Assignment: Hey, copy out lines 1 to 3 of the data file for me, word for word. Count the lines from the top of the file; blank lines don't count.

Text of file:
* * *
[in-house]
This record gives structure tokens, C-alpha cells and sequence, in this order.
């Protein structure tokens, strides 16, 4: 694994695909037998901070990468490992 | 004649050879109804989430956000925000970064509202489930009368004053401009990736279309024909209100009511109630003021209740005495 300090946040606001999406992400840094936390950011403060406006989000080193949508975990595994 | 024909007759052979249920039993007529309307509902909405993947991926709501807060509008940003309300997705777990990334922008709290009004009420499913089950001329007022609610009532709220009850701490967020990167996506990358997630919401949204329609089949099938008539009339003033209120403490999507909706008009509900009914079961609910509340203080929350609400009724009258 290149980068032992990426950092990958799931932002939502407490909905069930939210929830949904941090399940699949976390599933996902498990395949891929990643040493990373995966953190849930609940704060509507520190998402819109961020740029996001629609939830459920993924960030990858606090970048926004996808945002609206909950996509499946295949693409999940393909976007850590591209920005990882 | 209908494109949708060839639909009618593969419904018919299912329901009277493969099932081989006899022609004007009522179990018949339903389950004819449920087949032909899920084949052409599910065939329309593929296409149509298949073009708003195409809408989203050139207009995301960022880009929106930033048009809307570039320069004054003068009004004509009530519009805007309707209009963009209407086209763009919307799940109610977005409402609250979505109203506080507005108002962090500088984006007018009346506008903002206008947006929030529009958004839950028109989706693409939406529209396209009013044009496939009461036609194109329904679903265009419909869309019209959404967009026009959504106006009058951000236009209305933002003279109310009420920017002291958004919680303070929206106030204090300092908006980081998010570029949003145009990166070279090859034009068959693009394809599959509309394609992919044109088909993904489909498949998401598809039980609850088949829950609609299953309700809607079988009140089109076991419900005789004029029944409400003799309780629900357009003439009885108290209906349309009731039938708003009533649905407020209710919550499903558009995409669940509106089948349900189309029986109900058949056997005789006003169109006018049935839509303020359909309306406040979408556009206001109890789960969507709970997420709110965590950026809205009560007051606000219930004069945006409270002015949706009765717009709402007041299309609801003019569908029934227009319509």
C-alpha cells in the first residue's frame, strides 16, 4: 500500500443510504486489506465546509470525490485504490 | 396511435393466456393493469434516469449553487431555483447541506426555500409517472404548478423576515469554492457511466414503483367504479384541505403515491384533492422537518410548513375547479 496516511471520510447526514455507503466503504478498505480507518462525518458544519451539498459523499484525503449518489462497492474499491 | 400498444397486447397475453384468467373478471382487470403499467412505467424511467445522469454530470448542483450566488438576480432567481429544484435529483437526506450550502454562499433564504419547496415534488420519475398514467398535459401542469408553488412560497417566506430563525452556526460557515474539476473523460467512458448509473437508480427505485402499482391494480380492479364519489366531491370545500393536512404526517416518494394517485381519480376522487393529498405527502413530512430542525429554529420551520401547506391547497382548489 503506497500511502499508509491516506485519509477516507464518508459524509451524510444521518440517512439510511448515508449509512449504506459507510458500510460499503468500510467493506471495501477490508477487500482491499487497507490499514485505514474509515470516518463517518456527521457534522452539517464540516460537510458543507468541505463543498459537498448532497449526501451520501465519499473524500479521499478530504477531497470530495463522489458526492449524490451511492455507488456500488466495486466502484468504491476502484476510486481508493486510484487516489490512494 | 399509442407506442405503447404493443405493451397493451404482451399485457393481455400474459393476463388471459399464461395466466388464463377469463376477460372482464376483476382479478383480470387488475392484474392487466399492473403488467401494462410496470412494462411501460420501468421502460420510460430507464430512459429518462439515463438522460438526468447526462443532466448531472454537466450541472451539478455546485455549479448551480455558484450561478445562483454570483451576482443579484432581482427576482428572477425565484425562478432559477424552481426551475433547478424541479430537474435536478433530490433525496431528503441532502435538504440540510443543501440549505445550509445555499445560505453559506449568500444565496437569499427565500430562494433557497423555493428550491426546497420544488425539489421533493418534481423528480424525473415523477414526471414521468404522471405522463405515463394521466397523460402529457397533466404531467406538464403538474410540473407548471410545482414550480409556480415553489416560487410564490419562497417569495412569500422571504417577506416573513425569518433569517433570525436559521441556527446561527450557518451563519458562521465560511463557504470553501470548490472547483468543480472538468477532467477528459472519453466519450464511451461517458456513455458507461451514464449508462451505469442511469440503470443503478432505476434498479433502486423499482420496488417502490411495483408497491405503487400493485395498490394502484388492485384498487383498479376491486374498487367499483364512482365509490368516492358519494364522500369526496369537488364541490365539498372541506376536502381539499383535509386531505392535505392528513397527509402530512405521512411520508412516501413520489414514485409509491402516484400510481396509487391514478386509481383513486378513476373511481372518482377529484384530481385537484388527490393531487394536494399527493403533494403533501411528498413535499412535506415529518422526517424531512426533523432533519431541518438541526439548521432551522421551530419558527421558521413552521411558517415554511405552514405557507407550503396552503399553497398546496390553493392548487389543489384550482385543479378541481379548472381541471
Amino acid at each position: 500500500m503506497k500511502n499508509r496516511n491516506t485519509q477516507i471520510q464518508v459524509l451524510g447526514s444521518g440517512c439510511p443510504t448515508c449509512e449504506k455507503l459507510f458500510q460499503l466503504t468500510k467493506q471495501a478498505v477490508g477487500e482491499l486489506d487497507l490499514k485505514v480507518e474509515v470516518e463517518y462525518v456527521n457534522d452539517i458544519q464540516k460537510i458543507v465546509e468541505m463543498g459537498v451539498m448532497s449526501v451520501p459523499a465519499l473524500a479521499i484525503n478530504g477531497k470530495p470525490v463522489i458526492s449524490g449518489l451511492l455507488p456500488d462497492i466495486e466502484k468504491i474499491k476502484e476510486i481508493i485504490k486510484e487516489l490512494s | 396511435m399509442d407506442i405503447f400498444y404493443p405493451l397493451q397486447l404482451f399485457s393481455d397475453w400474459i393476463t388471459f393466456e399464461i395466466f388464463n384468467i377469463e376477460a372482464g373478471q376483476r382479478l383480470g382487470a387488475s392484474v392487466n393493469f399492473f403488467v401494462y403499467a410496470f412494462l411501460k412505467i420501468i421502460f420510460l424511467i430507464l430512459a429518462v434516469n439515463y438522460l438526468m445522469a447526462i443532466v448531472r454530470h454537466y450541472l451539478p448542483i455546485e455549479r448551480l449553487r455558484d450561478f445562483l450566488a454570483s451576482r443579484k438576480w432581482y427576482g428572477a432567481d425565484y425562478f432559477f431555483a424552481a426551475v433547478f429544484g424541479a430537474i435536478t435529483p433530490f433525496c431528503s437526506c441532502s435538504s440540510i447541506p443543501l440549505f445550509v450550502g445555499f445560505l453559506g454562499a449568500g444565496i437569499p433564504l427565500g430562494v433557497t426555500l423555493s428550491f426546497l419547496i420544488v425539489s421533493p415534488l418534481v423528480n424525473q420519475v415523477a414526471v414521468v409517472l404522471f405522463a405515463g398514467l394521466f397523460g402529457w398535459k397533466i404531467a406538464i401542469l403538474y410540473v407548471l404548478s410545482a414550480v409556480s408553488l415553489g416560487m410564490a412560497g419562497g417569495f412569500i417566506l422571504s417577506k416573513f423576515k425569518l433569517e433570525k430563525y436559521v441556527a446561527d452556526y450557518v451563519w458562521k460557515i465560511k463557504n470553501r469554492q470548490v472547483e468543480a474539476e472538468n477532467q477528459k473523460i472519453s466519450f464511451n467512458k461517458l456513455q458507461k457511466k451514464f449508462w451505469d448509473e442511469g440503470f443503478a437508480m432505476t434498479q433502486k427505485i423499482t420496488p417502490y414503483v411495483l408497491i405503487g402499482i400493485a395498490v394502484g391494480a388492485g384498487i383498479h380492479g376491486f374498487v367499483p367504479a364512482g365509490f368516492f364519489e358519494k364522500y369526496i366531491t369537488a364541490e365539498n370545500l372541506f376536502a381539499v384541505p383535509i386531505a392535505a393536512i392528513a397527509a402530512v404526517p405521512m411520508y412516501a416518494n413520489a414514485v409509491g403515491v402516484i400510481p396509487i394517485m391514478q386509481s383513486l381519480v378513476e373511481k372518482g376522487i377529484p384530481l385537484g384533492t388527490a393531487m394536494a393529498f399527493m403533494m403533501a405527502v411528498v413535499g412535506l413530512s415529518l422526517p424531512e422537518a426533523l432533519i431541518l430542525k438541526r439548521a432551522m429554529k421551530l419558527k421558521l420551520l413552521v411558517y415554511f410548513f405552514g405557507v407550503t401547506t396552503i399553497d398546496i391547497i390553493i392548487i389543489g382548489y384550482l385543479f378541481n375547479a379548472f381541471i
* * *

[in-house]
This record gives structure tokens, C-alpha cells and sequence, in this order.
């Protein structure tokens, strides 16, 4: 694994695909037998901070990468490992 | 004649050879109804989430956000925000970064509202489930009368004053401009990736279309024909209100009511109630003021209740005495 300090946040606001999406992400840094936390950011403060406006989000080193949508975990595994 | 024909007759052979249920039993007529309307509902909405993947991926709501807060509008940003309300997705777990990334922008709290009004009420499913089950001329007022609610009532709220009850701490967020990167996506990358997630919401949204329609089949099938008539009339003033209120403490999507909706008009509900009914079961609910509340203080929350609400009724009258 290149980068032992990426950092990958799931932002939502407490909905069930939210929830949904941090399940699949976390599933996902498990395949891929990643040493990373995966953190849930609940704060509507520190998402819109961020740029996001629609939830459920993924960030990858606090970048926004996808945002609206909950996509499946295949693409999940393909976007850590591209920005990882 | 209908494109949708060839639909009618593969419904018919299912329901009277493969099932081989006899022609004007009522179990018949339903389950004819449920087949032909899920084949052409599910065939329309593929296409149509298949073009708003195409809408989203050139207009995301960022880009929106930033048009809307570039320069004054003068009004004509009530519009805007309707209009963009209407086209763009919307799940109610977005409402609250979505109203506080507005108002962090500088984006007018009346506008903002206008947006929030529009958004839950028109989706693409939406529209396209009013044009496939009461036609194109329904679903265009419909869309019209959404967009026009959504106006009058951000236009209305933002003279109310009420920017002291958004919680303070929206106030204090300092908006980081998010570029949003145009990166070279090859034009068959693009394809599959509309394609992919044109088909993904489909498949998401598809039980609850088949829950609609299953309700809607079988009140089109076991419900005789004029029944409400003799309780629900357009003439009885108290209906349309009731039938708003009533649905407020209710919550499903558009995409669940509106089948349900189309029986109900058949056997005789006003169109006018049935839509303020359909309306406040979408556009206001109890789960969507709970997420709110965590950026809205009560007051606000219930004069945006409270002015949706009765717009709402007041299309609801003019569908029934227009319509």